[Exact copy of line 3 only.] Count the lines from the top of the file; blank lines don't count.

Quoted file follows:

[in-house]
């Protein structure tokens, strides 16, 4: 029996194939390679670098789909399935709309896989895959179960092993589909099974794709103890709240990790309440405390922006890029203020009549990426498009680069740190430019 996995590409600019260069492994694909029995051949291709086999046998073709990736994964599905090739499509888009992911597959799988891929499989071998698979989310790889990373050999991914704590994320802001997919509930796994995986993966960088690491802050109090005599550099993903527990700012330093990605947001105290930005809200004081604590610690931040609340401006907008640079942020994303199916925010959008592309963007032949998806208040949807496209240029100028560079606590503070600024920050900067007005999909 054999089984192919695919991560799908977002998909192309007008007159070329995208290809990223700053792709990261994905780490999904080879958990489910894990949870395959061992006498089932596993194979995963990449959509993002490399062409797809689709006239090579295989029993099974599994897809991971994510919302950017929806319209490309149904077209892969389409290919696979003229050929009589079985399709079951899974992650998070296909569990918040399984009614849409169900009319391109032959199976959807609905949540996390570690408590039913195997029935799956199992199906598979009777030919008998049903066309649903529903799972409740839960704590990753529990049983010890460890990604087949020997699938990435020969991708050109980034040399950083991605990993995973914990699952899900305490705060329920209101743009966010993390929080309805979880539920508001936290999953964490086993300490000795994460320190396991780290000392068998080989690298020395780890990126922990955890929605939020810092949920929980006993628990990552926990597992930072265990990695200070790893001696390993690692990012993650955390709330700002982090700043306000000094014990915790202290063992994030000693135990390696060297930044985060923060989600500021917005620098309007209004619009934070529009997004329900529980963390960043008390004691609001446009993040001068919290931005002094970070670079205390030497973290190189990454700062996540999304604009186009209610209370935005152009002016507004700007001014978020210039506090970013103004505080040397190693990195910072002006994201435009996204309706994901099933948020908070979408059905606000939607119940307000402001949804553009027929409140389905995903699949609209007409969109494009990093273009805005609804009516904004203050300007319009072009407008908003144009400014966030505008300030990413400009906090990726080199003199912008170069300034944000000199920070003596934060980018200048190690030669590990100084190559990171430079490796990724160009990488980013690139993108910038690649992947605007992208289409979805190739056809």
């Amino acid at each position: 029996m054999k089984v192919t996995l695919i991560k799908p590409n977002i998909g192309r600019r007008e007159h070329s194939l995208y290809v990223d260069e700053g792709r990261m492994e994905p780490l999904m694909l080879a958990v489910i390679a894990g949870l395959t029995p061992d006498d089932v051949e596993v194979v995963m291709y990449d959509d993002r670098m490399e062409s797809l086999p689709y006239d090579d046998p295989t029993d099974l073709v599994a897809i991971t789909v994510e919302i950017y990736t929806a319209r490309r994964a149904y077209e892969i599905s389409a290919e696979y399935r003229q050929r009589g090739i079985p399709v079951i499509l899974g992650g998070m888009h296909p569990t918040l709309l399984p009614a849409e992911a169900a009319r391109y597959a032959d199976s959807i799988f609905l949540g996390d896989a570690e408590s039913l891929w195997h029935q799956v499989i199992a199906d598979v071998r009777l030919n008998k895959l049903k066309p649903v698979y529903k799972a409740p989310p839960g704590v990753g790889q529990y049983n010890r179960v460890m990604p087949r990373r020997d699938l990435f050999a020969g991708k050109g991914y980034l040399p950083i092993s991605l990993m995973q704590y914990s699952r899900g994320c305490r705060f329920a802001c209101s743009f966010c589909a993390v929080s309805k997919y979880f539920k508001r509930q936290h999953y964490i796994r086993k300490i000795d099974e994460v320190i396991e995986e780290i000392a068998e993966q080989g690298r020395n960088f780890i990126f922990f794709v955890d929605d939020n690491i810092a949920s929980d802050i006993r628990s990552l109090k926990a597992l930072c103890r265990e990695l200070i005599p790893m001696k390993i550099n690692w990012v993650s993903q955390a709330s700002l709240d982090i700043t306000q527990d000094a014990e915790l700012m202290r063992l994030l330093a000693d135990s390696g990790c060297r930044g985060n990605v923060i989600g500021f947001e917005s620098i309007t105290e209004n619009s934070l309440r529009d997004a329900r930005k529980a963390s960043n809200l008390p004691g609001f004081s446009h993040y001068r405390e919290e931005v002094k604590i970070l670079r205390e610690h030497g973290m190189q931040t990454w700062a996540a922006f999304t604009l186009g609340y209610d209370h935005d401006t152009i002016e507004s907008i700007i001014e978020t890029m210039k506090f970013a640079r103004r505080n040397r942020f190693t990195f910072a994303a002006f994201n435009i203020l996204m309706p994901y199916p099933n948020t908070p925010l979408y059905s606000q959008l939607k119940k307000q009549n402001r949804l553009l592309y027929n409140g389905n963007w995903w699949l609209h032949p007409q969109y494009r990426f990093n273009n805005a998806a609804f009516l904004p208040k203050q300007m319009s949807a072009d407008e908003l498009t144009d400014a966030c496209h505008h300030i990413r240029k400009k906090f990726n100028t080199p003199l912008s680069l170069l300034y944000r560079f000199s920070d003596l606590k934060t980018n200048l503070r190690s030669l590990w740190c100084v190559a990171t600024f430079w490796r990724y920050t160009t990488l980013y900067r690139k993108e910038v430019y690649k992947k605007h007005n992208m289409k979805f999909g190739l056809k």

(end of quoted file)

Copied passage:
């Amino acid at each position: 029996m054999k089984v192919t996995l695919i991560k799908p590409n977002i998909g192309r600019r007008e007159h070329s194939l995208y290809v990223d260069e700053g792709r990261m492994e994905p780490l999904m694909l080879a958990v489910i390679a894990g949870l395959t029995p061992d006498d089932v051949e596993v194979v995963m291709y990449d959509d993002r670098m490399e062409s797809l086999p689709y006239d090579d046998p295989t029993d099974l073709v599994a897809i991971t789909v994510e919302i950017y990736t929806a319209r490309r994964a149904y077209e892969i599905s389409a290919e696979y399935r003229q050929r009589g090739i079985p399709v079951i499509l899974g992650g998070m888009h296909p569990t918040l709309l399984p009614a849409e992911a169900a009319r391109y597959a032959d199976s959807i799988f609905l949540g996390d896989a570690e408590s039913l891929w195997h029935q799956v499989i199992a199906d598979v071998r009777l030919n008998k895959l049903k066309p649903v698979y529903k799972a409740p989310p839960g704590v990753g790889q529990y049983n010890r179960v460890m990604p087949r990373r020997d699938l990435f050999a020969g991708k050109g991914y980034l040399p950083i092993s991605l990993m995973q704590y914990s699952r899900g994320c305490r705060f329920a802001c209101s743009f966010c589909a993390v929080s309805k997919y979880f539920k508001r509930q936290h999953y964490i796994r086993k300490i000795d099974e994460v320190i396991e995986e780290i000392a068998e993966q080989g690298r020395n960088f780890i990126f922990f794709v955890d929605d939020n690491i810092a949920s929980d802050i006993r628990s990552l109090k926990a597992l930072c103890r265990e990695l200070i005599p790893m001696k390993i550099n690692w990012v993650s993903q955390a709330s700002l709240d982090i700043t306000q527990d000094a014990e915790l700012m202290r063992l994030l330093a000693d135990s390696g990790c060297r930044g985060n990605v923060i989600g500021f947001e917005s620098i309007t105290e209004n619009s934070l309440r529009d997004a329900r930005k529980a963390s960043n809200l008390p004691g609001f004081s446009h993040y001068r405390e919290e931005v002094k604590i970070l670079r205390e610690h030497g973290m190189q931040t990454w700062a996540a922006f999304t604009l186009g609340y209610d209370h935005d401006t152009i002016e507004s907008i700007i001014e978020t890029m210039k506090f970013a640079r103004r505080n040397r942020f190693t990195f910072a994303a002006f994201n435009i203020l996204m309706p994901y199916p099933n948020t908070p925010l979408y059905s606000q959008l939607k119940k307000q009549n402001r949804l553009l592309y027929n409140g389905n963007w995903w699949l609209h032949p007409q969109y494009r990426f990093n273009n805005a998806a609804f009516l904004p208040k203050q300007m319009s949807a072009d407008e908003l498009t144009d400014a966030c496209h505008h300030i990413r240029k400009k906090f990726n100028t080199p003199l912008s680069l170069l300034y944000r560079f000199s920070d003596l606590k934060t980018n200048l503070r190690s030669l590990w740190c100084v190559a990171t600024f430079w490796r990724y920050t160009t990488l980013y900067r690139k993108e910038v430019y690649k992947k605007h007005n992208m289409k979805f999909g190739l056809k």